The course of thought of Church servants is quite understandable — the artistic fiction proposed by Kazantzakis completely negates the entire essence of religious canons. In the book, the crucified Jesus imagines a very different life, in which there is no place for the role of Savior or Messiah. He is an ordinary person who has his own family and simple everyday concerns. It is obvious that this image of Christ completely turns the whole course of events. The greatness of Kazantzakis ‘ work is that Jesus accepts his present position and refuses the temptations of greatness and canonization that promise him crucifixion and death. The phrase that the reader sees at the beginning of the work probably most accurately characterizes the entire life of Jesus: “Every moment of the life of Christ is a constant struggle.”

Now I would like to note one very interesting observation: almost any public work, even minimally related to religious topics, almost necessarily leads to loud censures and condemnations from the Church! One of these works was the novel by the famous Portuguese Jose Saramago – “the gospel of Jesus”, which was written in 1991. This time, the level of criticism that fell on the writer’s head reached the size of a hurricane. The Church called the book blasphemous and discrediting the very essence of their religion, and the writer was even forced to leave his native Portugal. Saramago allowed himself to publish a critique of officially recognized Church dogmas and published his own version of the events described in the gospel. Jose Saramago draws the image of Christ, who is constantly in doubt, who does not blindly accept all the teachings of the Father, and at the end of life understands the inevitability of his fate.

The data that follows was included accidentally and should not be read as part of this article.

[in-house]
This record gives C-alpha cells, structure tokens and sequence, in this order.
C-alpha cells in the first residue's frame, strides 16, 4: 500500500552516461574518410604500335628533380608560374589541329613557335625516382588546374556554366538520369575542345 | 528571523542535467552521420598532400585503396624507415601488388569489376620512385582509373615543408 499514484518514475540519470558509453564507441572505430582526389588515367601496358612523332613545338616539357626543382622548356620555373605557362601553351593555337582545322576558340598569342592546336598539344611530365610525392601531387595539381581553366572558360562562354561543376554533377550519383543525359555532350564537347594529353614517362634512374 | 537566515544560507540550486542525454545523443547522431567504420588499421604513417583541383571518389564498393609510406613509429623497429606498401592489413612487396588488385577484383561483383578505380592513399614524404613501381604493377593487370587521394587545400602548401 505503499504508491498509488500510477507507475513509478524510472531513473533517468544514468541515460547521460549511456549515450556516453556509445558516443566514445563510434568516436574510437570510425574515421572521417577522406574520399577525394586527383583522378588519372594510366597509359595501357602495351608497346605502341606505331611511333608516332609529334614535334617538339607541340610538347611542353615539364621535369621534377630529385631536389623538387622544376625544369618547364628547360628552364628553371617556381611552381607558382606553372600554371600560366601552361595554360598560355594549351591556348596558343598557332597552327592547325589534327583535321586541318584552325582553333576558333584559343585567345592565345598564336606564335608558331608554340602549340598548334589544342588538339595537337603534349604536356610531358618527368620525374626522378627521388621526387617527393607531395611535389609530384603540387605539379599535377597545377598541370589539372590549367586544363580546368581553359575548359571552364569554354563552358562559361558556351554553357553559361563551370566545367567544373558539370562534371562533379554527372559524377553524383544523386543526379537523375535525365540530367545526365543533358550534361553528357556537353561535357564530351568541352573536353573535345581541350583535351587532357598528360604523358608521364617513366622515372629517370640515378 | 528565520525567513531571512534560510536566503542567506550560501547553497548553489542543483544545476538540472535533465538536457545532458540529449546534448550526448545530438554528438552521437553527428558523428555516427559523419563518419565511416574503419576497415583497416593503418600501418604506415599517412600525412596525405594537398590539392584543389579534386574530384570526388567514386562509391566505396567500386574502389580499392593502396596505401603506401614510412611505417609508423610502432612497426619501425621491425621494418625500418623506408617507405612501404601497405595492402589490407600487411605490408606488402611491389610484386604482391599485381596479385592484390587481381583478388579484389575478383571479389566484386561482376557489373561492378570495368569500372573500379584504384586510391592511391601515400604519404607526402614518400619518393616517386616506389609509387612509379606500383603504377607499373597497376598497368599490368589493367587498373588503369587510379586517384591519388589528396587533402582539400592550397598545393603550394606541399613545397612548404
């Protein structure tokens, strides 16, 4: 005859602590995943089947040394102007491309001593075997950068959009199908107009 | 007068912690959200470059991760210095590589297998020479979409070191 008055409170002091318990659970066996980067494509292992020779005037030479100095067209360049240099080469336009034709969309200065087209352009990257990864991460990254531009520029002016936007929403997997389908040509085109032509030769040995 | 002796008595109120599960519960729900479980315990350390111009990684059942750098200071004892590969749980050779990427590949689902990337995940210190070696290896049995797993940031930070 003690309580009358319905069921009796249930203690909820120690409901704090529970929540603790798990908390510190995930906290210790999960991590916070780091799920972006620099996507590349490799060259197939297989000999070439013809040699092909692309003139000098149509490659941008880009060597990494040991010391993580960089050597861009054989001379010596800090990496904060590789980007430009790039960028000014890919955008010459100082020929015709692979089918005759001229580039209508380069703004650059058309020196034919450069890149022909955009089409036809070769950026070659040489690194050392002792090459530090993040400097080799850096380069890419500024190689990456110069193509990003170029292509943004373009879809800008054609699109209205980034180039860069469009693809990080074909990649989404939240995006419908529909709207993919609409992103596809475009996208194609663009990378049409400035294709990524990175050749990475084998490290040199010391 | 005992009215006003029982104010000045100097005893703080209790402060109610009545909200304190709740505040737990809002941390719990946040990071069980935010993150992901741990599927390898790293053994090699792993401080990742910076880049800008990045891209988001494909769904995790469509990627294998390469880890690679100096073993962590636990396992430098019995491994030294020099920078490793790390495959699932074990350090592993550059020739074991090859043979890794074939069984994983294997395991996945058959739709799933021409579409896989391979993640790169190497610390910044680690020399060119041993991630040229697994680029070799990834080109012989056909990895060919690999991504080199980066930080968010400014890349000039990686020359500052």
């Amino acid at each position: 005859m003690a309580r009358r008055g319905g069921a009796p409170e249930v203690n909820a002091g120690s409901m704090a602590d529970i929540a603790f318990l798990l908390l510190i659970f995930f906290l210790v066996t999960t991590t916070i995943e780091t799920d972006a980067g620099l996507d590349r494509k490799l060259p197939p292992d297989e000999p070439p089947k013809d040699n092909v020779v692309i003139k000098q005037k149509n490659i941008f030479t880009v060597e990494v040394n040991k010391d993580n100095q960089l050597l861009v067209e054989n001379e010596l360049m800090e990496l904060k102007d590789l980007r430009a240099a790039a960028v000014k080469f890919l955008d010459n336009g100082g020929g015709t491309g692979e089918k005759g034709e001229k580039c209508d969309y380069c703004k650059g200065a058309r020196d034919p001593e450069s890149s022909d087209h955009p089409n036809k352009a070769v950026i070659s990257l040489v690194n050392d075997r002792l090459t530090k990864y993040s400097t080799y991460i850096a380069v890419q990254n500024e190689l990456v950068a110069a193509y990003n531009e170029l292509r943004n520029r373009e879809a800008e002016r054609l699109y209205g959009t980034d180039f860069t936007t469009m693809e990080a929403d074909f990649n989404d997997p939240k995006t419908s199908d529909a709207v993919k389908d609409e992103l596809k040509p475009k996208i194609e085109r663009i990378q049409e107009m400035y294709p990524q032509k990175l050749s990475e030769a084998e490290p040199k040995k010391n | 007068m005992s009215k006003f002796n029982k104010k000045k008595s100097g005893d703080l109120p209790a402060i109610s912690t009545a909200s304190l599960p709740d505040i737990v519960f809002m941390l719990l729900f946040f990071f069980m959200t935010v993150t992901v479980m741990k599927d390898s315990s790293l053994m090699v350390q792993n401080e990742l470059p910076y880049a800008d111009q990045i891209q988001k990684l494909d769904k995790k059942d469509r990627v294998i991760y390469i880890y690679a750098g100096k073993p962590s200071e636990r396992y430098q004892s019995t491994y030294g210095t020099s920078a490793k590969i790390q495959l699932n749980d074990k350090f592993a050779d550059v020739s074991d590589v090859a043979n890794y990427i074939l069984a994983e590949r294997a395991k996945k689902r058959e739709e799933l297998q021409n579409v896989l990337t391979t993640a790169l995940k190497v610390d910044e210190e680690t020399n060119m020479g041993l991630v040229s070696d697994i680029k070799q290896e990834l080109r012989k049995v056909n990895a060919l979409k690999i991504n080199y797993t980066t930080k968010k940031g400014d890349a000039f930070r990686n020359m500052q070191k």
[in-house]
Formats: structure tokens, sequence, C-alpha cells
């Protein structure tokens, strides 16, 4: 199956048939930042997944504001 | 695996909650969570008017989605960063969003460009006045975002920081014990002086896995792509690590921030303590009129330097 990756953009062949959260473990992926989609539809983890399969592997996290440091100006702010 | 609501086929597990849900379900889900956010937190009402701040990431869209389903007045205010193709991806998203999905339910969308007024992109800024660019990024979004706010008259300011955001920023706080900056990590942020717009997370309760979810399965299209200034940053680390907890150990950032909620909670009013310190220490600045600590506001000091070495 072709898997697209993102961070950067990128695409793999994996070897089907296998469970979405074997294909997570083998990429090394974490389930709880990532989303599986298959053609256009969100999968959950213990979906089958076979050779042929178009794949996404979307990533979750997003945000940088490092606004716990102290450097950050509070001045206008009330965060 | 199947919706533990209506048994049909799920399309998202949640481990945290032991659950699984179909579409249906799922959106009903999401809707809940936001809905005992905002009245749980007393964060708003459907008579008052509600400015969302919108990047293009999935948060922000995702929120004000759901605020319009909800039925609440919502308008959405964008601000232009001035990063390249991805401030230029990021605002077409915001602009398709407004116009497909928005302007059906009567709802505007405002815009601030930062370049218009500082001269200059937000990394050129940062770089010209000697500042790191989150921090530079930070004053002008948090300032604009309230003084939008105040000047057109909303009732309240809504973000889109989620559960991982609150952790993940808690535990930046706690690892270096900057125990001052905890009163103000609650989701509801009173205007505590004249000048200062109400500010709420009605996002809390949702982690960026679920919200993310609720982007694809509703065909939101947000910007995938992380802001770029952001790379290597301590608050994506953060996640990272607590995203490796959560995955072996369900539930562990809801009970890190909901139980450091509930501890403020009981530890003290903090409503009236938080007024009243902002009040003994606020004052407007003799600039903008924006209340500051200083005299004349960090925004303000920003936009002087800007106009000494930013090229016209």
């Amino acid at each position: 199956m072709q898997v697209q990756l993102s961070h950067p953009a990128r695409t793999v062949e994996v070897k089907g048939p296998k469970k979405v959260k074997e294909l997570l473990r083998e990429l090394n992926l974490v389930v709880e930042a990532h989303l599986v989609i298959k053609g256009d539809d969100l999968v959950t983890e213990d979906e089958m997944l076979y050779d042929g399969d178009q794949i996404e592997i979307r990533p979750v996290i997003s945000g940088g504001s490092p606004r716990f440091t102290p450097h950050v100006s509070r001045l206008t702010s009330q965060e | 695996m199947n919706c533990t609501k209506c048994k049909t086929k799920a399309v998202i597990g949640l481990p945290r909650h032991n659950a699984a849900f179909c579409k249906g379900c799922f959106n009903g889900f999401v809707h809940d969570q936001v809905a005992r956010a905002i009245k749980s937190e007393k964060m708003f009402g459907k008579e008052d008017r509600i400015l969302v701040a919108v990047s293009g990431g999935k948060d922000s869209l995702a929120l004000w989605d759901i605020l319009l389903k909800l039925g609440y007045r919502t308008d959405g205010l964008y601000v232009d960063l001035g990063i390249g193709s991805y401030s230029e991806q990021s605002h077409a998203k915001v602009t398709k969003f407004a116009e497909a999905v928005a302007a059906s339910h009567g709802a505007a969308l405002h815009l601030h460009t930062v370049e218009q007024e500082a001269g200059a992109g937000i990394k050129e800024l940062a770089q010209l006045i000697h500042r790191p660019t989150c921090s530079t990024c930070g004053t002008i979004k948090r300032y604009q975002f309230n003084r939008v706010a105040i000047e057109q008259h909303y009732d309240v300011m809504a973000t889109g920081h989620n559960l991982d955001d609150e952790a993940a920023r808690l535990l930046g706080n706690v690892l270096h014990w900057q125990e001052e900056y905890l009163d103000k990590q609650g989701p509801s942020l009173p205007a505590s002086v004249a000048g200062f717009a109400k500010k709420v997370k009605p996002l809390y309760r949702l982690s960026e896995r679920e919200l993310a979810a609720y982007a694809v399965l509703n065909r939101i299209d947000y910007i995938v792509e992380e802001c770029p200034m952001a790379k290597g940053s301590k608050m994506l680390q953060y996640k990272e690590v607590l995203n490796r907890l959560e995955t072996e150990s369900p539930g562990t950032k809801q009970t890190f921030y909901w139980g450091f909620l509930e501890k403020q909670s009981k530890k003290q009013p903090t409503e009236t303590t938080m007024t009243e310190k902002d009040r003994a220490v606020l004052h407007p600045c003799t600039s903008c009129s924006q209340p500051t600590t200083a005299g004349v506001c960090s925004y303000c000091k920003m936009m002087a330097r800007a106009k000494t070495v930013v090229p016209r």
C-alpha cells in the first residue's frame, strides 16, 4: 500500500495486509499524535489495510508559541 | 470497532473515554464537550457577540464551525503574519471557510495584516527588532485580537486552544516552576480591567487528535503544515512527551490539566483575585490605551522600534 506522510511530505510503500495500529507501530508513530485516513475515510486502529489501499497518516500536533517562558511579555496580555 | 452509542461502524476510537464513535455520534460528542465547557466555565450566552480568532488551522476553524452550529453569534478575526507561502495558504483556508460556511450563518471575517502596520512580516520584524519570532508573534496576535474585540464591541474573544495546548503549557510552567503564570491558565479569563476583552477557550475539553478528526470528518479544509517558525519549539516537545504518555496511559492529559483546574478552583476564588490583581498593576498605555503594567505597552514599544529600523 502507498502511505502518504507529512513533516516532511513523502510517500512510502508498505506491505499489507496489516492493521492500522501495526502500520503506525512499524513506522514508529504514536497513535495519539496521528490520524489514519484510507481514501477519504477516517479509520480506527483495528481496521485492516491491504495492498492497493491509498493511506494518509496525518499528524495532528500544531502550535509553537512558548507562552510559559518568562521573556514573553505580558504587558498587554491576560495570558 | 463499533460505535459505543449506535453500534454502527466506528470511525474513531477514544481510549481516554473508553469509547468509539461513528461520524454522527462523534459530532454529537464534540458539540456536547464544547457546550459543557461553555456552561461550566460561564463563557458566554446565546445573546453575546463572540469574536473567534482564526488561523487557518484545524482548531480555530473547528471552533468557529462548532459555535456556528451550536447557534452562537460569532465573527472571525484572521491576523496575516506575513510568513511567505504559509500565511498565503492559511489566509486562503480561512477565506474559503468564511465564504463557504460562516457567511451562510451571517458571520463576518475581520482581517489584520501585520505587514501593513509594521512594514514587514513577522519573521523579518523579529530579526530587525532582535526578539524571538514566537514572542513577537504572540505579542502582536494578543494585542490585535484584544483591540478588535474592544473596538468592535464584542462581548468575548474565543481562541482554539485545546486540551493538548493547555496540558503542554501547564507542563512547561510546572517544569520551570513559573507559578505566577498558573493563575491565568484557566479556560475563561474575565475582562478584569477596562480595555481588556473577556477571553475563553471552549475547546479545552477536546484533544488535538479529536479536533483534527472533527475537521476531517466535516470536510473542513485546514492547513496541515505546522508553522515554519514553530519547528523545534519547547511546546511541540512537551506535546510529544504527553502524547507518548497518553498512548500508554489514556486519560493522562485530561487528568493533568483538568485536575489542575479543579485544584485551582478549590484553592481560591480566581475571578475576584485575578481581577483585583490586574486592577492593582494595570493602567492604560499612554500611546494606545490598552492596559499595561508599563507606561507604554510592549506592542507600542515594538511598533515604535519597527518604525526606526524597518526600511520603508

The image of Christ in Latin American literature
While in Europe the image of Christ “developed” in one direction, in Latin America, where Christian belief reaches almost pan-continental proportions, the situation is quite different. In European ideas, the image of Christ was formed around the symbol of the Martyr and the altar, and in South America there was a different historical background: the people for centuries fought for their independence from the Spanish viceroys, and therefore Jesus for them means nothing more than a symbol of self-affirmation of the suffering and the poor. So, in the sixties, a new theology of Liberation began to take shape, according to which Jesus was the leader of the rebels (agree, this idea does not quite fit into our consciousness). It was such a rebel who fought for the freedom of his people through the war against slavery, oppression, and exploitation.

In such semantic tones, in 1970, Demetrio Aguilera Malta wrote his book “Seven Moons, seven serpents”. In one of the usual Latin American settlements, we observe Christ and his burning. But here he comes down from the cross and leads the fight against those who oppose the poor. Thus, Dametrio Aguilera in his novel describes two points of view on religion: the one that stands for the rights of the haves and the one that turns out to be on the opposite Bank. Christ, in his faith, chooses the side of the poor!